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Content loaded within last 14 days Salad Bars and Fruit and Vegetable Intake in Title I Elementary Schools

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Objective: Despite widespread support for salad bars as a means to increase fruit and vegetable (F&V) intake within the National School Lunch Program (NSLP), empirical support for their use is limited. This cross-sectional study examined associations between salad bar access and F&V selection and consumption in Title I elementary schools in Virginia serving universal free meals. Methods: Three matched pairs of schools (3 with salad bars; 3 without [control]) were randomly selected. Digital imagery plate waste methods assessed F&V selection, waste, and consumption. N = 1559 trays (N = 760 salad bar; N = 799 control) from 1st-5th grade students were analyzed (92.5% NSLP participation; 98.6% racial/ethnic minority). Results: Salad bar usage varied widely (8.2%-63.8%). Different patterns of F&V selection and consumption were observed across pairs. Vegetable selection was higher in one salad bar school (+43.6g; q < .001) and vegetable consumption higher in 2 salad bar schools (+15.3g [q = .005]; +8.3g [q = .022]), compared with matched controls. Students in 2 salad bar schools selected more fruit than controls (+30.2g and +18g; qs < .001), yet fruit consumption differed across all 3 pairs. Conclusions: Salad bar access might facilitate children's vegetable intake. Inconsistent results across school pairs suggest that school food environment factors other than salad bar access influenced F&V consumption.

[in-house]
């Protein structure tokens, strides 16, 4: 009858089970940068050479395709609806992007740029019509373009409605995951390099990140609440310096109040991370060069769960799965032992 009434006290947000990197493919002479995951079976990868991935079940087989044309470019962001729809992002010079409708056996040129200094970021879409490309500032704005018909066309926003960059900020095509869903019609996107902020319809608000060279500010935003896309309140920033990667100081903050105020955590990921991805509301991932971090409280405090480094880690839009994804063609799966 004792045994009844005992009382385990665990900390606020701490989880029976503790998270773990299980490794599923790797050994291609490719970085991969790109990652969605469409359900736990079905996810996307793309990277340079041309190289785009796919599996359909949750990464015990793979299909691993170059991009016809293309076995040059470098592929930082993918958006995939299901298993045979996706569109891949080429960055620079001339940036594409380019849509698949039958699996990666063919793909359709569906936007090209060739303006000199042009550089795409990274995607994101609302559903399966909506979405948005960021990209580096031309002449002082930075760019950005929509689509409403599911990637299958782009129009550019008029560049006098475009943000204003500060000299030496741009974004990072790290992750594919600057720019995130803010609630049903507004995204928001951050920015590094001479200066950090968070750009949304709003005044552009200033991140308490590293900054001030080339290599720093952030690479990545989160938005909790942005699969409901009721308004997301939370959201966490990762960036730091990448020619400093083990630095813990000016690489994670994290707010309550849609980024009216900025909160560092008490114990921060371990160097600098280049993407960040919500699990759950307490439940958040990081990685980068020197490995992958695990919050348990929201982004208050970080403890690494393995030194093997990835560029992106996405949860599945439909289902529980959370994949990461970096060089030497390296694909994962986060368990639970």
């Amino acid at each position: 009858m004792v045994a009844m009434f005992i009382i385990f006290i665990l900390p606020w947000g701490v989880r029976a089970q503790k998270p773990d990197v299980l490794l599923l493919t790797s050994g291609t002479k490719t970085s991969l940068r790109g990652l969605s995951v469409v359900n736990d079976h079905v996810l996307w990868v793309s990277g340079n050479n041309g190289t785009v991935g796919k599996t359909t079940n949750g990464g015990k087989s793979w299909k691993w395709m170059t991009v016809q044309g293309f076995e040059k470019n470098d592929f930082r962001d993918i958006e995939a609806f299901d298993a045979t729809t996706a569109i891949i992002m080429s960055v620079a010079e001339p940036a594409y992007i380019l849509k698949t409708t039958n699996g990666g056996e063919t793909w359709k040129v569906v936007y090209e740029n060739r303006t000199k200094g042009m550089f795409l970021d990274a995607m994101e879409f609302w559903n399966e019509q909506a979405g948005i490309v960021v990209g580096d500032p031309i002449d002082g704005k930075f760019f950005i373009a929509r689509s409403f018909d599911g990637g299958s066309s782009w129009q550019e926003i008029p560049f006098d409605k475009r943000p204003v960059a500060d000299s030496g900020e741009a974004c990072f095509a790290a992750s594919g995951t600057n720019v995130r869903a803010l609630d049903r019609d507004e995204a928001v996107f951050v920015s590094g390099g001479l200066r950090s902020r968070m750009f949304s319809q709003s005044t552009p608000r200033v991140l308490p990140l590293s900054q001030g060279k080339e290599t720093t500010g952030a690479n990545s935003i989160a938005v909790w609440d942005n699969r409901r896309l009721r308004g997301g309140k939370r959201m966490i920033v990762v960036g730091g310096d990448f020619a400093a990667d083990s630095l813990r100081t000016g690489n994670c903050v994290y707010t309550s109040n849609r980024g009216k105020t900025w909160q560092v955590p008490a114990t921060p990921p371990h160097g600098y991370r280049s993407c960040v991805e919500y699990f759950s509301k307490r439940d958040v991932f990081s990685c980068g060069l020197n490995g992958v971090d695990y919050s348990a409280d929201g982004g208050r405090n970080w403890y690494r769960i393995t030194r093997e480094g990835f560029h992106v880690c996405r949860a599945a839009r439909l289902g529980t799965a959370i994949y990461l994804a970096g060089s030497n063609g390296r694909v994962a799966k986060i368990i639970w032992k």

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Keywords: ELEMENTARY SCHOOL; FRUITS AND VEGETABLES; NATIONAL SCHOOL LUNCH PROGRAM; NUTRITION; SALAD BARS; TITLE I ELEMENTARY SCHOOLS

Document Type: Research Article

Publication date: October 1, 2020

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  • Health Behavior and Policy Review is a rigorously peer-reviewed scholarly bi-monthly publication that seeks manuscripts on health behavior or policy topics that represent original research, including papers that examine the development, advocacy, implementation, or evaluation of policies around specific health issues. The Review especially welcomes papers that tie together health behavior and policy recommendations. Articles are available through subscription or can be ordered individually from the Health Behavior and Policy Review site.
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